Elliott has worked as an offline editor, online editor, and has now been grading exclusively for over 10 years. He works across all genres, completing Directors Cut’s first 4K drama feature in late 2018. He graded the BAFTA award-winning Basquiat: Rage to Riches documentary for the BBC, and two of the winning programmes in the 2019 Broadcast Awards, including the Emmy award-winning The Fight for Mosul, directed by Olivier Sarbil. A keen stills photographer, Elliott has rich experience in both - documentary and drama productions, and draws on his offline and online editing skills to ensure the most efficient outcome, technically and creatively.
How did you find your way to the colourist’s chair?
Elliott: I started out as a labourer on a building site. I escaped to become a runner and tape op, which gave me the chance to learn editing - and I went from online edit assistant to offline editor and then freelance editor. With some colleagues, I started the editing facility at Directors Cut Films in London’s West End, in 1999. Being owned and run by editors, the Directors Cut team felt we knew what was required to meet and exceed expectations in the post-production marketplace.
As our post-production services expanded, we recognised that we needed to offer dedicated grading facilities. Having always been fascinated with grading, I became a colourist.
What sort of projects do you handle?
Elliott: Most of our work is long-form television, but we do work on drama series and feature films, too. Recently we finished a commercial for Port Ellen Whisky, which was good for a lover of Islay malt.
I guess we have quite a reputation in documentaries. A couple of interesting recent projects were Everything is Connected: George Eliot’s Life, made by Turner Prize-winning artist, Gillian Wearing, and Climate Change: The Facts with David Attenborough.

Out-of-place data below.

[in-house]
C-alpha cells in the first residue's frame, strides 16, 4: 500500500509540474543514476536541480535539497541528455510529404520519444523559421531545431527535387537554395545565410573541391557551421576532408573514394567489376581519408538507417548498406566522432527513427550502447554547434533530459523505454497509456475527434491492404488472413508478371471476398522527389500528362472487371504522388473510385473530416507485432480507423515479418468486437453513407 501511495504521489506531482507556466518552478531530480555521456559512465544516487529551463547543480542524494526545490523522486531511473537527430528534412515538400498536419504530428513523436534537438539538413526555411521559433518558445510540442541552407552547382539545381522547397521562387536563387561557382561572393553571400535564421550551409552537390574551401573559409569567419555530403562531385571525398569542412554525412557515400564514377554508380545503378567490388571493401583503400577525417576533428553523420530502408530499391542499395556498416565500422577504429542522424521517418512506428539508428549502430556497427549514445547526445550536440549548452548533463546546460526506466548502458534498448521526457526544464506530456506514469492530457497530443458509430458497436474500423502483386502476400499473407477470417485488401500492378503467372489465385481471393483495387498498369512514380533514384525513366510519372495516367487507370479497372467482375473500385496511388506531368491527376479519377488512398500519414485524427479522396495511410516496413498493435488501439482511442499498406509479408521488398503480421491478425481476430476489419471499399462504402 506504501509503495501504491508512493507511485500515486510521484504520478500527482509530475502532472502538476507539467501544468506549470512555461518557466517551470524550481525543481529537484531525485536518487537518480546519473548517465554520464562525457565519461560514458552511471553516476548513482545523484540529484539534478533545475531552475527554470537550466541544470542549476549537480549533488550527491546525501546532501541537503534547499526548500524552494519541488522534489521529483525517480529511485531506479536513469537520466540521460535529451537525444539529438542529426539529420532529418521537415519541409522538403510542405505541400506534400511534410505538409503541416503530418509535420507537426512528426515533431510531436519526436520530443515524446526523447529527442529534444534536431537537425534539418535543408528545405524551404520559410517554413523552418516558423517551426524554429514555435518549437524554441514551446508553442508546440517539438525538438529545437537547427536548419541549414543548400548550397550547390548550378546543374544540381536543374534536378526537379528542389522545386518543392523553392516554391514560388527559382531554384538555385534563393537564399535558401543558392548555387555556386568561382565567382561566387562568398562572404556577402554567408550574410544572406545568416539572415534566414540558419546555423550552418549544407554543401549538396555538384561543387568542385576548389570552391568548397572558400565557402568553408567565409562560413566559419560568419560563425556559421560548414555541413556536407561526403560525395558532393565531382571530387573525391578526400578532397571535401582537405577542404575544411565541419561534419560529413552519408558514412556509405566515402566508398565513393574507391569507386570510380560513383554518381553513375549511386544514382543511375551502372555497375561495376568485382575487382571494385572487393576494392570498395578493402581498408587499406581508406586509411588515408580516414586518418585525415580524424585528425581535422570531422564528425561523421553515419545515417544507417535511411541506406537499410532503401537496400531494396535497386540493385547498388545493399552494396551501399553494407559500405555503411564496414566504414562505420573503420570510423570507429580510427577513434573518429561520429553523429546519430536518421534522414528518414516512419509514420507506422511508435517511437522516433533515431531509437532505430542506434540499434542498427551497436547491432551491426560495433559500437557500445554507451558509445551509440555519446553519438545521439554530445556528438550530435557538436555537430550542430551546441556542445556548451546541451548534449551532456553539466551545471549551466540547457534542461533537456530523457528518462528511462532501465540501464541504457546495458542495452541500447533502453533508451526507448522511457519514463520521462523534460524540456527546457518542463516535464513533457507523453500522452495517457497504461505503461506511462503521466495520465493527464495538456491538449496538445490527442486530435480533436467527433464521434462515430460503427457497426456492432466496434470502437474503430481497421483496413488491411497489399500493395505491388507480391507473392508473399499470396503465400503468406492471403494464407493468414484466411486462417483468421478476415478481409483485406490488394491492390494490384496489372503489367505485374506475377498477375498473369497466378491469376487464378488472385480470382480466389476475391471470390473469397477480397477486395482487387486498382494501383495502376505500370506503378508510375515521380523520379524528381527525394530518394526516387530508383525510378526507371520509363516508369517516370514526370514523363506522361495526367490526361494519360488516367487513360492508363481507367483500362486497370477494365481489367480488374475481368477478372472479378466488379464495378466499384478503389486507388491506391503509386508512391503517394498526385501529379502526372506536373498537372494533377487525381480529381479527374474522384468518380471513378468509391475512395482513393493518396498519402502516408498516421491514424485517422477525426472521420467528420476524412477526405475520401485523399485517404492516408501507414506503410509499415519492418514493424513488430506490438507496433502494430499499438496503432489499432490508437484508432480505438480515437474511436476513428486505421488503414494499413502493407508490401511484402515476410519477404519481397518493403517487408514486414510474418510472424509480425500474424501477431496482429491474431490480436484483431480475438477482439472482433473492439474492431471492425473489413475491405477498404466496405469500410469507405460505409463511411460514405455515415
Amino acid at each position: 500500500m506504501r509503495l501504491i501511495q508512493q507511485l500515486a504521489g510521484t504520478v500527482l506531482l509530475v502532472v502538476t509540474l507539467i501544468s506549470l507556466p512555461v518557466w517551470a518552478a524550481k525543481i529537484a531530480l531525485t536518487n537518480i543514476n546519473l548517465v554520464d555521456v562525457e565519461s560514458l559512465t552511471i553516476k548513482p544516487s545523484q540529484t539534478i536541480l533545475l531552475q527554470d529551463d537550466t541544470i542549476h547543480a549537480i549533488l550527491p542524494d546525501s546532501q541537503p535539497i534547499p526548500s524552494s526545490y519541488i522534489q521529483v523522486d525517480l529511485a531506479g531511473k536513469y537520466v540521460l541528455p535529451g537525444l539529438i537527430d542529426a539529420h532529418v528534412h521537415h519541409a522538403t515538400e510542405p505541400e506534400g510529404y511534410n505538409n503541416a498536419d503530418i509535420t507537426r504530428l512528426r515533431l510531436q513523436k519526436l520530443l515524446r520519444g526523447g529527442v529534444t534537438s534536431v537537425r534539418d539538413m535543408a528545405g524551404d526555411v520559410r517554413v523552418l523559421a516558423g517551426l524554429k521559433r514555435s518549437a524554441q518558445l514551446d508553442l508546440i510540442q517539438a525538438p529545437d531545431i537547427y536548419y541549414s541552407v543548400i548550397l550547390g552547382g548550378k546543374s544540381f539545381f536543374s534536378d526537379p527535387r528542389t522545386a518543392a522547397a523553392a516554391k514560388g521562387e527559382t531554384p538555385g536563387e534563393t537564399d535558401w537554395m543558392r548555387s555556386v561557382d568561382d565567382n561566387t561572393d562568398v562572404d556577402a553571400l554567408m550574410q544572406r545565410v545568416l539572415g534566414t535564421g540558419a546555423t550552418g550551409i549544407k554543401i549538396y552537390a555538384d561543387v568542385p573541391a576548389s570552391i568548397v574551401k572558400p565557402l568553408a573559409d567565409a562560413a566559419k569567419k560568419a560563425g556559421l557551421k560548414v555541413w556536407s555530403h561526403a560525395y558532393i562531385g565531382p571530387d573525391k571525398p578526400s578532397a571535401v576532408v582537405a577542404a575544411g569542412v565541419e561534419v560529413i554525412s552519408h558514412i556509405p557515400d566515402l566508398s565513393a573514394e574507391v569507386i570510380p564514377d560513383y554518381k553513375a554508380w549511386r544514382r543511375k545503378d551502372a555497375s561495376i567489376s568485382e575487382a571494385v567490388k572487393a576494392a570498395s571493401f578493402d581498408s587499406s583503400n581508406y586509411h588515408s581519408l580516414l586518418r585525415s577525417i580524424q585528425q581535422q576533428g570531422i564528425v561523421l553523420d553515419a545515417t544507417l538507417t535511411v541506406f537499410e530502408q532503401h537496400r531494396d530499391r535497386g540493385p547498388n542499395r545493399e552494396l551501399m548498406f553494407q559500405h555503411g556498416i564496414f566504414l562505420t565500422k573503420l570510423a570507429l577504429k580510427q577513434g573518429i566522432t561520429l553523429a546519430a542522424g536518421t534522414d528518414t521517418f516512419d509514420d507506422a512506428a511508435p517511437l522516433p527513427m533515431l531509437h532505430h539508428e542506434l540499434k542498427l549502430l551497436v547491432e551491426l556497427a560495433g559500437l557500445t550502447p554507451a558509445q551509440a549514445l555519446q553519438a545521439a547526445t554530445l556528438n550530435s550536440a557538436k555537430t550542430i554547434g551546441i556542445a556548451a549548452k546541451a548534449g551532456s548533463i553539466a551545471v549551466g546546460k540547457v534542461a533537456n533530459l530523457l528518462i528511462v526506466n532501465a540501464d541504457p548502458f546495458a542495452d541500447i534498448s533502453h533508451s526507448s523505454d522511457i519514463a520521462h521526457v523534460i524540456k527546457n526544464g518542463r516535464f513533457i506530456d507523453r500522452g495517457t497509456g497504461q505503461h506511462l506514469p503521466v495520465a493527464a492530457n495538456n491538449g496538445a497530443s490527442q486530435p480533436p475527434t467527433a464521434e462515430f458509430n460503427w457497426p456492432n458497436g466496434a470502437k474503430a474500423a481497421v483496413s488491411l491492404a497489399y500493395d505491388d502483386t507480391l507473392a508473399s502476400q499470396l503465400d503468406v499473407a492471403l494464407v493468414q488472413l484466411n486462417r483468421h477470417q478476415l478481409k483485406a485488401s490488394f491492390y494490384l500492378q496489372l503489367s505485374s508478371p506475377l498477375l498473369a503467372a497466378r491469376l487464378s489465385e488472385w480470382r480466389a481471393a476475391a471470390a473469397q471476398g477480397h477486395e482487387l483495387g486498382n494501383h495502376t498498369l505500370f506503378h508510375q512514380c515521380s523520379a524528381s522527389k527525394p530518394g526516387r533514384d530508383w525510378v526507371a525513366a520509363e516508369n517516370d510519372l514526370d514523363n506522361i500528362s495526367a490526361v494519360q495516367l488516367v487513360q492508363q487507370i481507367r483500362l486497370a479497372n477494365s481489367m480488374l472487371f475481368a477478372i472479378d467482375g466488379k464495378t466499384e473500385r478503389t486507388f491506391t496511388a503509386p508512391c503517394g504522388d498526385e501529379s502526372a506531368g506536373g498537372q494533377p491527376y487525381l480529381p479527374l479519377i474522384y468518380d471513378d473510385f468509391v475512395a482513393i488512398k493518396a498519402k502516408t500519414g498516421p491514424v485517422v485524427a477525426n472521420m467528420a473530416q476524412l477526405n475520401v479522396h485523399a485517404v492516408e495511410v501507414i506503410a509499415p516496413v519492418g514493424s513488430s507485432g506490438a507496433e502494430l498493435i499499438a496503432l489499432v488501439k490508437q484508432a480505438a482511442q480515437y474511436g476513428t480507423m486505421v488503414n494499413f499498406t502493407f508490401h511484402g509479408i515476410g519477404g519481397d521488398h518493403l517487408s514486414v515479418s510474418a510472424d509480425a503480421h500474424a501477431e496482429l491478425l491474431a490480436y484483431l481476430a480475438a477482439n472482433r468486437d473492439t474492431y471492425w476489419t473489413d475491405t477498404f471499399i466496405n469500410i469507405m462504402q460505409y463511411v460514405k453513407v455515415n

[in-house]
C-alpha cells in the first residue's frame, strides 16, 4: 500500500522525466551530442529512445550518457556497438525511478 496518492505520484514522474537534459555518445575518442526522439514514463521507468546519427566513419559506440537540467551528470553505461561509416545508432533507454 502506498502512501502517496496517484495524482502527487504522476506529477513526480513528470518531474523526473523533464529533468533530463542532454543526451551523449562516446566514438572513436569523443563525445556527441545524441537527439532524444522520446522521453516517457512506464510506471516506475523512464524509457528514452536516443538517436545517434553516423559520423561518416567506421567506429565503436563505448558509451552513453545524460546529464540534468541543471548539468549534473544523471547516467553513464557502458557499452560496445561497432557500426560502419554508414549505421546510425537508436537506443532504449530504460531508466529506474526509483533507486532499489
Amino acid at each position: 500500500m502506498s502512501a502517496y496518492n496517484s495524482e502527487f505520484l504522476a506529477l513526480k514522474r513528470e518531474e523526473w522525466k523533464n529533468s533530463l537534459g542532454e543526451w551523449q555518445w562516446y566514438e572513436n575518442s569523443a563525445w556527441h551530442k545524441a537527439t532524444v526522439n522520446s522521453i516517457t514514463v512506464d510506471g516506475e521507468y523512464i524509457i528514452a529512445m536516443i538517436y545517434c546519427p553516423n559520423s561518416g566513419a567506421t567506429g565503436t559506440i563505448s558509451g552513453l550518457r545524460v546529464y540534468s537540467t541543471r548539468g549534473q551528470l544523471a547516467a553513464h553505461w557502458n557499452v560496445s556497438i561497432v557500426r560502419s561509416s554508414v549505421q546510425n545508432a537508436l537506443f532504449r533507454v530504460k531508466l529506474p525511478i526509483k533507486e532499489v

I enjoy working on documentaries because there is a lot of work to do! I have known a 45-minute programme with 2500 shots, from maybe 10 or more different cameras, all set up differently. Making them match and also giving them a strong look in a single day’s grade is a real challenge. When I did my first proper BBC drama series, I was astounded that the raw footage came in well-lit and already matched.
When do you get involved in a typical project?
Elliott: I usually get involved pre-shoot, and discuss the cameras and lighting. That gives us the chance to talk about the workflows and any VFX that may be needed.
I recently graded an episode of the award-winning documentary series, Dispatches, for Channel 4. I listened to the director’s view on what he thought the film should look like and how the archive should be integrated.
For this episode, Britain’s Hidden War, we watched the film and together we set looks for each chapter in the story. Then the director left me to it. Overall, I felt the look should be real, but not too ‘happy’ – it was a dark subject, even though much of the material was shot in the sun.
What are your favourite things about Baselight?
Elliott: The look, the speed and the AAF workflow.
I think the end result is significantly better with Baselight. The speed at which I can get through a film has improved and this in turn gives me more refinement time in a given booking slot.
The AAF workflow is a godsend at the end of a grade. It’s just so much faster and efficient than rendering new media. The online editors can load the grade immediately and, as the grade is not ‘baked in,’ it is infinitely tweakable if needed.
So, if there is, say, an additional piece of interview, the grade can be lifted from a previously graded shot and dropped onto the new one in the online timeline. This is especially useful in current affairs programmes that are cutting right up against tight transmission deadlines.
We have just installed version 5.2 and, so far, it seems great – though I have not had the chance test out all the new bells and whistles yet.
I generally kick off using Film Grade and Base Grade to get the basic look. I use tracking for masks used in handheld footage where, say, a vignette is added but you don’t want it to look like a stuck-on effect, so it has to follow the camera movement naturally. I’m also liking Texture Equaliser as a sharpener.